Medicare Bundling Payments to Save Money

The Centers for Medicare and Medicaid Services (CMS) has a new program that would bundle insurance payments for multiple procedures with the goal of improving patient care while saving money.  CMS invited providers to help develop four models to bundle payments.  The program encourages hospitals, doctors and other specialists to coordinate in treating a patient’s specific condition during a single hospital stay and recovery.  “Today Medicare pays for care in the wrong way,” Health and Human Services Secretary Kathleen Sebelius said.  “Payments are based on the quantity of care, and not on the quality of that care.  There is little financial incentive for the kind of care coordination that can help patients from returning to the hospital.” 

The models give providers flexibility regarding how they get paid and for which services, and provides financial incentives to avoid needless or duplicate procedures.  “Hospitals and other providers recognize that they have to accommodate the current (fiscal) environment,” said Nancy Foster, vice president for quality at the American Hospital Association. 

“From a patient perspective…you want your doctors to collaborate more closely with your physical therapist, your pharmacist and your family caregivers,” CMS Administrator Donald Berwick said.  “But that sort of common sense practice is hard to achieve without a payment system that supports coordination over fragmentation.  We’re taking steps that will save Medicare, seniors and taxpayers $28 billion over 10 years. Medicare is paying much more than the private sector for equipment like wheelchairs and walkers.  By expanding our successful competitive bidding program, we can ensure that Medicare pays a fair rate for these goods.”

According to CMS, the initial round of competitive bidding has added up to savings of 35 percent compared to the fee schedule.  Questions in the 1st quarter of 2011 totaled less than 0.9 percent of calls to Medicare’s call center; Medicare received just 45 complaints during that time.  CMS will conduct the second phase of the program for a similar set of products in 91 major cities.  Competition begins this fall; the new prices go into effect on July 1, 2013.  “The success we’ve had in the first phase tells us that we can achieve these savings with no disruption for patients’ access and no negative effect on patients’ health,” said Jonathan Blum, deputy CMS administrator and director of the Center for Medicare. “We remain confident in our bidding methodologies that will produce tangible savings while ensuring adequate choice of qualified suppliers.”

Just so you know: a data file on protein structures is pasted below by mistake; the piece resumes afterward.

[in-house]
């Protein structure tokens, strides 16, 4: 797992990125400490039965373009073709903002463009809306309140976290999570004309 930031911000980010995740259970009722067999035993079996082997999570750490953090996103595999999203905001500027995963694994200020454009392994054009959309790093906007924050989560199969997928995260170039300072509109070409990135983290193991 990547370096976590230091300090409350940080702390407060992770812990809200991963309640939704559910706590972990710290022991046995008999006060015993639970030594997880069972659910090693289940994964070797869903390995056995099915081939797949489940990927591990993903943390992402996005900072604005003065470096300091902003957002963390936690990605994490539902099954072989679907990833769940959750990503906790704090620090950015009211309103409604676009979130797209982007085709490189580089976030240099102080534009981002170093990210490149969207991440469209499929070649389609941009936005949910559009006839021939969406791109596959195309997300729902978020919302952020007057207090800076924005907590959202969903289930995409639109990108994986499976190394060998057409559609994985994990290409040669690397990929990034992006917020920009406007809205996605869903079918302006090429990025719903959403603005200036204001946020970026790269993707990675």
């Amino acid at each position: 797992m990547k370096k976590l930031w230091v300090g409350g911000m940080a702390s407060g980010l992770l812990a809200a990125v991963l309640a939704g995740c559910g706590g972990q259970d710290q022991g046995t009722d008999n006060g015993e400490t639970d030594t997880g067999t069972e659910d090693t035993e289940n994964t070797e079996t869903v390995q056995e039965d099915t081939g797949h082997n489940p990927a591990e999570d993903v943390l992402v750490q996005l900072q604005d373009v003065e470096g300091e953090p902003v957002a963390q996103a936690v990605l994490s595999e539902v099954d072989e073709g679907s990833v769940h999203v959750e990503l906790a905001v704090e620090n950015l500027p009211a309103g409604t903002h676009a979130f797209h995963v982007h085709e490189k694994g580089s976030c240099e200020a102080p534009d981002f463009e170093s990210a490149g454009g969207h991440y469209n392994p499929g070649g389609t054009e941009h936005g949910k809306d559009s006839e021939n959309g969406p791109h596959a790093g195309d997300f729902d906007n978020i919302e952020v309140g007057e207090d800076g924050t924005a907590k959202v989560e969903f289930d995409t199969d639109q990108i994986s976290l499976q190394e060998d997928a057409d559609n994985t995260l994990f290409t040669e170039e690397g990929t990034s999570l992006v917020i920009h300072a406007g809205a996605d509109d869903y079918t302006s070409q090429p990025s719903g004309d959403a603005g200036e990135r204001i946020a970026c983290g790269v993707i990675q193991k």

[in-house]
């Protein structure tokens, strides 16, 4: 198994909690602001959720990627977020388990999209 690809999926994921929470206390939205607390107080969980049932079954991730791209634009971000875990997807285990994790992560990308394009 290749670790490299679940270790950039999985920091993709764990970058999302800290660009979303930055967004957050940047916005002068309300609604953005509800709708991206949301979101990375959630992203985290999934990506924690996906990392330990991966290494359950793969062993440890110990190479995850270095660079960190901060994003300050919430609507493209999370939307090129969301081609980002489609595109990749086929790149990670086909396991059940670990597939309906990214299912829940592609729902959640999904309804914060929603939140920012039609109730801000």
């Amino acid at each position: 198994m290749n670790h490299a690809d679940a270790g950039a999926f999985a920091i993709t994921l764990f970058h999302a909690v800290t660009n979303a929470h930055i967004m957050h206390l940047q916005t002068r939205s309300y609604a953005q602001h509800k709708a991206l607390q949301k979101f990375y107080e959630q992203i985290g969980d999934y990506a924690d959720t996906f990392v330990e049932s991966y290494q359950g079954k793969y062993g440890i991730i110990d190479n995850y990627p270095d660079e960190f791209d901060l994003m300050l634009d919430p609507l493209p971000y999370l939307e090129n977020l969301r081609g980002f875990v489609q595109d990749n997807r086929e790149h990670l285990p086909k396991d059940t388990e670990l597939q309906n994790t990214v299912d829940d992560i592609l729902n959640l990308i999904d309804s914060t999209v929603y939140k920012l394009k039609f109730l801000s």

The CMS Innovation Center, created under President Barack Obama’s Patient Protection and Affordable Care Act (ACA), has been investigating bundling payments as part of a larger effort to both improve patient care and reduce costs.

There is some disagreement over whether the CMS bidding program is successful.  Economists, consumer groups and some in Congress are on record opposing the program.  They cite reduced access to care, flaws in the program design and impact on local jobs.  “There’s a reason why more than 30 patient advocacy groups, 244 economists and auction experts and 145 members of Congress oppose this program: it undermines quality of care and it increases costs,” said Tyler J. Wilson, president of the American Association for Homecare.  “Because of this bidding program, beneficiaries will spend more time in expensive institutions, rather than in the far more cost-effective setting for care – their own homes.” 

Tim Size, executive director of the Rural Wisconsin Health Cooperative, is concerned about the impact on rural hospitals.  “Washington has created a new ‘super committee’ to find more cuts.  Some call it a super Congress to remind us this is a small group given powers usually kept by Congress.  Most economists say Washington needs a coherent policy for both additional cuts and additional revenue.  But politics seems to have taken new revenue off the table.  Most people believe the super committee will deadlock.  If Congress fails to act, cuts will be implemented across the board.  Most federal programs will be cut.  Across-the-board cuts harm efficient programs along with the inefficient.  Across-the-board cuts harm necessary along with the less necessary. The country deserves better than bulldozers driven by blindfolded drivers.  Most rural hospitals are financially just holding their heads above water.  Under-payment by government programs has left them vulnerable.  A sluggish economy and an increasingly competitive healthcare marketplace are taking their toll.  Medicare and Medicaid are rural hospitals’ largest payers. Additional cuts are likely to tip many rural hospitals into the red and eventual closure.”

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